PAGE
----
Collin Wise and Ariana Willenberg, two of Webb’s fourth-graders, said they are excited about the eclipse and have learned a lot about it. Collin said it was interesting that the sun will still be shining when it’s dark and the stars will come out. Ariana said she learned that the moon’s orbit is not a perfect circle.

“If it were, every year we’d have an eclipse,” she said.

Szydlowski said some parents expressed concerns to the district that students might miss the eclipse. The district is requiring all students to be outside from 12:30 to 1:30 p.m. on Monday to ensure everyone will experience the once-in-a-lifetime phenomenon.


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Observers will watch animals as they anticipate the solar eclipse http://www.komu.com/news/observers-will-watch-animals-as-they-anticipate-the-solar-eclipse/ http://www.komu.com/news/observers-will-watch-animals-as-they-anticipate-the-solar-eclipse/ Eclipse Science Thu, 17 Aug 2017 7:03:11 PM Stephanie Sandoval, KOMU 8 Reporter Observers will watch animals as they anticipate the solar eclipse

KANSAS CITY - People will have their eyes on the total solar eclipse on Aug. 21, but they will also have their eyes on animals. 

Although not in the path of totality, the Kansas City Zoo will still have its own viewing experience. Sean Putney, Senior Director of Zoological Operations, said it will be interesting to see how animals react during the solar eclipse. 

“We have a little employee area where people can use their glasses that they get to look at the eclipse, but more of our animal staff will be looking at their animals and seeing how they react to the eclipse.”

A Planetarium Educator at the St. Louis Science Center said there will not be any dramatic changes in animal behavior. 

“Nature will respond in ways that are somewhat predictable,” Eric Gustafson said. “Cows might go to their barns. Chickens will go to their coop. You’ll hear different insects start to become active. You may see geese flying home to roost and do a U-turn as day comes back. But the animal that will be the strangest is of course the human beings.”

The St. Louis Science Center will host a SciFest the weekend before the eclipse called SciFest: Eclipsed. 

Gustafson said he is excited about seeing totality. 

"I’ve seen a number of solar eclipses," Gustafson said. "I have never seen a total solar eclipse. This could be the last chance for me to see one. So I can’t wait to see it. I’ve been talking about it here in star shows for about 16 years. For 2 minutes and 40 seconds of my life, I can’t wait.” 

And although the science center will not be doing any research with animals specifically on the day of the solar eclipse, scientists there will be watching the animals they have at the center. 

“We do have our Grow exhibit that has some chickens, and I believe they’re gonna put some cameras on them to see how they behave,” Gustafson said.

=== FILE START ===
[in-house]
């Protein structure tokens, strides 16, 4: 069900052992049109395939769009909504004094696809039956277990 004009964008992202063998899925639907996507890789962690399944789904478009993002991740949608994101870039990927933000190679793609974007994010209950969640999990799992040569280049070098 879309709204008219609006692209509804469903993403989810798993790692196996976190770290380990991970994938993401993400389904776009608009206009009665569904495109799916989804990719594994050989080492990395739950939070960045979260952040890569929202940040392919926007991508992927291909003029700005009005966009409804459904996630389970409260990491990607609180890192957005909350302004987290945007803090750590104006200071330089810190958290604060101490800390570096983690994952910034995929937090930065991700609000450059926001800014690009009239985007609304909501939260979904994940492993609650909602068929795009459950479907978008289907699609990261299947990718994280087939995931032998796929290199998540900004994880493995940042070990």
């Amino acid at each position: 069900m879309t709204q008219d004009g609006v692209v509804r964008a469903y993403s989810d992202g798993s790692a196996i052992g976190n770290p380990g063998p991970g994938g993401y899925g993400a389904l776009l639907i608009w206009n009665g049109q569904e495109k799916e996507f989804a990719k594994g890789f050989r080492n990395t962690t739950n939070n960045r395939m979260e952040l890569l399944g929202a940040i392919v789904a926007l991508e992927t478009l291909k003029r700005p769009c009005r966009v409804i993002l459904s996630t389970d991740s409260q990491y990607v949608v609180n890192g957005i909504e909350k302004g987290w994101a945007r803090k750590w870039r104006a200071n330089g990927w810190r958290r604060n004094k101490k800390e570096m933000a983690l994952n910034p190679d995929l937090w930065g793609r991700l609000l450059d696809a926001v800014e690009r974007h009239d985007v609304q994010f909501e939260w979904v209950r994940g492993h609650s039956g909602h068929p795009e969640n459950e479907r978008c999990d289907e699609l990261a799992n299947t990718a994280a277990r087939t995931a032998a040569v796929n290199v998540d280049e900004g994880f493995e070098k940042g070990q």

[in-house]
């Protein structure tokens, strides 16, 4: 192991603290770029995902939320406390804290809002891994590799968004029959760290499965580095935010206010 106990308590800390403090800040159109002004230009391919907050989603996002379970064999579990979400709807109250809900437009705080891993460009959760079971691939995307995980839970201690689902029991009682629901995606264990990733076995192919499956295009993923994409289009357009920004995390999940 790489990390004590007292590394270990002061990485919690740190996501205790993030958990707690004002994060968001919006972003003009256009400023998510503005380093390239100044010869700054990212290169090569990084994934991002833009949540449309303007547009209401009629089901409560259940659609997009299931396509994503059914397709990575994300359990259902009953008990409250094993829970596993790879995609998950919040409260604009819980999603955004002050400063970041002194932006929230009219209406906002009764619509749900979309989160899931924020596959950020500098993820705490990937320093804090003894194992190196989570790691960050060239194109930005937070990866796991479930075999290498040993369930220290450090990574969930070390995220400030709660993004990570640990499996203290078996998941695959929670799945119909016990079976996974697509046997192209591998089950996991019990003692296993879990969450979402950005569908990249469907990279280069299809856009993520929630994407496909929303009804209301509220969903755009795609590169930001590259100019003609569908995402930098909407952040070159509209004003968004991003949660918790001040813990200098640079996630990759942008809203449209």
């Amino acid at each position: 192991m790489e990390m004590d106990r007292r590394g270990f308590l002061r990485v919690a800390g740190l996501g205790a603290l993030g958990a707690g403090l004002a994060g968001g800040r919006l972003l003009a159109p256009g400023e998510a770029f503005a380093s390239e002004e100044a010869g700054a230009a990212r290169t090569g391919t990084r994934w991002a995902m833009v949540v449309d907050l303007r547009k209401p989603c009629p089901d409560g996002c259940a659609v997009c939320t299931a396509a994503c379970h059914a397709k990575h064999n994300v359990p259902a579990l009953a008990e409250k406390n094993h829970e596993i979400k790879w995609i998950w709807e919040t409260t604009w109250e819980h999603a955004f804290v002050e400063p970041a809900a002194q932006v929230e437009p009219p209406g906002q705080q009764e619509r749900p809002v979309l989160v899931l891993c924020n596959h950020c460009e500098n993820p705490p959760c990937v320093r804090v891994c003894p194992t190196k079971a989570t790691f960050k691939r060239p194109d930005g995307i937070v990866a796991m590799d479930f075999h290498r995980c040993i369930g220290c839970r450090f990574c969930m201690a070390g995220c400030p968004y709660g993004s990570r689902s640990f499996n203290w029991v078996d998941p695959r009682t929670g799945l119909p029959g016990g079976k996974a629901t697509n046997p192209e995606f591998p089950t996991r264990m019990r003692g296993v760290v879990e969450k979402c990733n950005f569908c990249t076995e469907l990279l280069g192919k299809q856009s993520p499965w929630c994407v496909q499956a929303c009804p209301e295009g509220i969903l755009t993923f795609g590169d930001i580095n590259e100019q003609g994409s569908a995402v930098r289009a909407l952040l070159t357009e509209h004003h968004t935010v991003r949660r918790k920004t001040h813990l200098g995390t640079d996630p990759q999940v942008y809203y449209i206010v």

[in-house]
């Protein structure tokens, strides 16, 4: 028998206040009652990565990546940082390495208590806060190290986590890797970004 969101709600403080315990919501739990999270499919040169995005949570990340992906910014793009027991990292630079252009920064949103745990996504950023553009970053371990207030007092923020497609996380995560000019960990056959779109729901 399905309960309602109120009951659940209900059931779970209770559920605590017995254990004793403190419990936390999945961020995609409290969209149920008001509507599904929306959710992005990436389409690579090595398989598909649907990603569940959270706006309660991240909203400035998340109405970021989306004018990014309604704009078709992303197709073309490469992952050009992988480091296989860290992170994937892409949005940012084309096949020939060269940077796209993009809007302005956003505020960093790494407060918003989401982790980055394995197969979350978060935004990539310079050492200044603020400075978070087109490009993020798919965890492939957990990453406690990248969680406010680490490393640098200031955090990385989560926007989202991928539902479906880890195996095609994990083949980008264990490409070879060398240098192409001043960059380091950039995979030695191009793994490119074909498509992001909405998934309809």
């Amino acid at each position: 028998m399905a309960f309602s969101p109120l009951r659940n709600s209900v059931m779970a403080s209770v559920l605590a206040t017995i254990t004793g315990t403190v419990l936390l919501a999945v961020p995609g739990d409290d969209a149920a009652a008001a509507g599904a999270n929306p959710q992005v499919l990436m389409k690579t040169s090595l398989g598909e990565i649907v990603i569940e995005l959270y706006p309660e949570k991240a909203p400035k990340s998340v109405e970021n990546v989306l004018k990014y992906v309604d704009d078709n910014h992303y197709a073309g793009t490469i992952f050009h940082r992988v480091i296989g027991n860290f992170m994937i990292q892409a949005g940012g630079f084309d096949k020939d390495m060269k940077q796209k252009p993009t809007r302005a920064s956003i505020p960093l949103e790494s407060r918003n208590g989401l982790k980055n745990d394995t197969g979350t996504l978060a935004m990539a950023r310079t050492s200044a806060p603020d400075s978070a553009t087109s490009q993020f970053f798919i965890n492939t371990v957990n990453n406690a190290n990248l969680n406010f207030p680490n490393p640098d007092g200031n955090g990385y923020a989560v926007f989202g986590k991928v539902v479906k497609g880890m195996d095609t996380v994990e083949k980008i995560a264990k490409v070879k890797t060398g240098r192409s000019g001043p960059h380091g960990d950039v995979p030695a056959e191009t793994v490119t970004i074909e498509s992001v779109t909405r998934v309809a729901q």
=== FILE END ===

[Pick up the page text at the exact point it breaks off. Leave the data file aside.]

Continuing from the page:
Putney said he’s interested in seeing how orangutans react. 

“Orangutans in particular are very smart,” Putney said. “To me they’re the smartest of the great apes, and they have a thought process that really is not rivaled by any other animals other than humans as far as I can see. They can solve problems. They can really think and not just react.”

Putney said the zoo is not worried about animals getting startled because of the slow pace of the eclipse. 

“I don’t think any of the animals will be fearful of it. I think they’ll just react in a way that, 'Darkness is coming and what should I do to prepare for the darkness or a potential storm?'” Putney said. 

Animals don’t need special glasses during the solar eclipse. Putney said there’s nothing to worry about. 

“On a daily basis you don’t see too many animals staring at the sun to begin with, so I would doubt that that habit would change any for this day,” Putney said.

For more Show Me Eclipse coverage, visit komu.com/eclipse. 

 


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MU struggles to repeat 100-year-old eclipse experiment http://www.komu.com/news/mu-struggles-to-repeat-100-year-old-eclipse-experiment/ http://www.komu.com/news/mu-struggles-to-repeat-100-year-old-eclipse-experiment/ Eclipse Science Sun, 13 Aug 2017 11:02:51 AM Samantha Kummerer, KOMU 8 Reporter MU struggles to repeat 100-year-old eclipse experiment

COLUMBIA - Around one hundred years ago a team of astronomers confirmed Albert Einstein’s theory of general relativity using the solar eclipse.

Now, a group of University of Missouri scientists will use the upcoming eclipse to replicate the same experiment.

Astronomy professor Haojing Yan said the proximity of this eclipse gave him the idea.

“Back then, the people would have to travel long distances, this is what they called an expedition sort of, they needed to bring their instruments and they need to travel far distances to set up things there well in advance. Now we do not need to do that because we have this eclipse that is viewable right at home," he said.

Einstein’s theory says light will bend around a massive object due to gravity. Sir Isaac Newton's theory of gravity already established that light can bend, but Einstein predicted the correct amount of bending. Yan said it happens by a very small amount and only high-mass objects, like the sun, can produce a noticeable effect.